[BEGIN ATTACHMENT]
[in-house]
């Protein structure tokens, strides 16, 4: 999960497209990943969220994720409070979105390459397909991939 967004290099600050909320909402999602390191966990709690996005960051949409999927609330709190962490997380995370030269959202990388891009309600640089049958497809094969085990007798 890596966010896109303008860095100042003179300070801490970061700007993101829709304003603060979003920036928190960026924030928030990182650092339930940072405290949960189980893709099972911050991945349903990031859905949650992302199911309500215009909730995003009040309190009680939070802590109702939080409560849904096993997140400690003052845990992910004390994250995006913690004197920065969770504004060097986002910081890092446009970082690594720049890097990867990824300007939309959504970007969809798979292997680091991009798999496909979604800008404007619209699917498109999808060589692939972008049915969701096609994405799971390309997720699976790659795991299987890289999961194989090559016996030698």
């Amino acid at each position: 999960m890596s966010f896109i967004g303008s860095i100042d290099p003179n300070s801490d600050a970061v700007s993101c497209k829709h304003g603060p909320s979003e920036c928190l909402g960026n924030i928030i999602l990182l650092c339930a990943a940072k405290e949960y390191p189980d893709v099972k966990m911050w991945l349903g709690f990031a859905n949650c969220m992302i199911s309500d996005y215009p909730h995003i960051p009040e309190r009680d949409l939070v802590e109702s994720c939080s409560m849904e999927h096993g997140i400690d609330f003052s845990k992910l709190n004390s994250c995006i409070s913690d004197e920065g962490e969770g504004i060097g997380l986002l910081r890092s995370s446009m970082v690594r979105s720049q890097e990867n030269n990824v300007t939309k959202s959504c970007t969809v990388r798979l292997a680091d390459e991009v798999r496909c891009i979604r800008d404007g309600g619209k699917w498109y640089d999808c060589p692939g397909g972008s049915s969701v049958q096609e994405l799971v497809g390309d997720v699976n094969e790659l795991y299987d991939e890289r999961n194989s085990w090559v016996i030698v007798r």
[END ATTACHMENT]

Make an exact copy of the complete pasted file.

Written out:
[in-house]
């Protein structure tokens, strides 16, 4: 999960497209990943969220994720409070979105390459397909991939 967004290099600050909320909402999602390191966990709690996005960051949409999927609330709190962490997380995370030269959202990388891009309600640089049958497809094969085990007798 890596966010896109303008860095100042003179300070801490970061700007993101829709304003603060979003920036928190960026924030928030990182650092339930940072405290949960189980893709099972911050991945349903990031859905949650992302199911309500215009909730995003009040309190009680939070802590109702939080409560849904096993997140400690003052845990992910004390994250995006913690004197920065969770504004060097986002910081890092446009970082690594720049890097990867990824300007939309959504970007969809798979292997680091991009798999496909979604800008404007619209699917498109999808060589692939972008049915969701096609994405799971390309997720699976790659795991299987890289999961194989090559016996030698």
């Amino acid at each position: 999960m890596s966010f896109i967004g303008s860095i100042d290099p003179n300070s801490d600050a970061v700007s993101c497209k829709h304003g603060p909320s979003e920036c928190l909402g960026n924030i928030i999602l990182l650092c339930a990943a940072k405290e949960y390191p189980d893709v099972k966990m911050w991945l349903g709690f990031a859905n949650c969220m992302i199911s309500d996005y215009p909730h995003i960051p009040e309190r009680d949409l939070v802590e109702s994720c939080s409560m849904e999927h096993g997140i400690d609330f003052s845990k992910l709190n004390s994250c995006i409070s913690d004197e920065g962490e969770g504004i060097g997380l986002l910081r890092s995370s446009m970082v690594r979105s720049q890097e990867n030269n990824v300007t939309k959202s959504c970007t969809v990388r798979l292997a680091d390459e991009v798999r496909c891009i979604r800008d404007g309600g619209k699917w498109y640089d999808c060589p692939g397909g972008s049915s969701v049958q096609e994405l799971v497809g390309d997720v699976n094969e790659l795991y299987d991939e890289r999961n194989s085990w090559v016996i030698v007798r």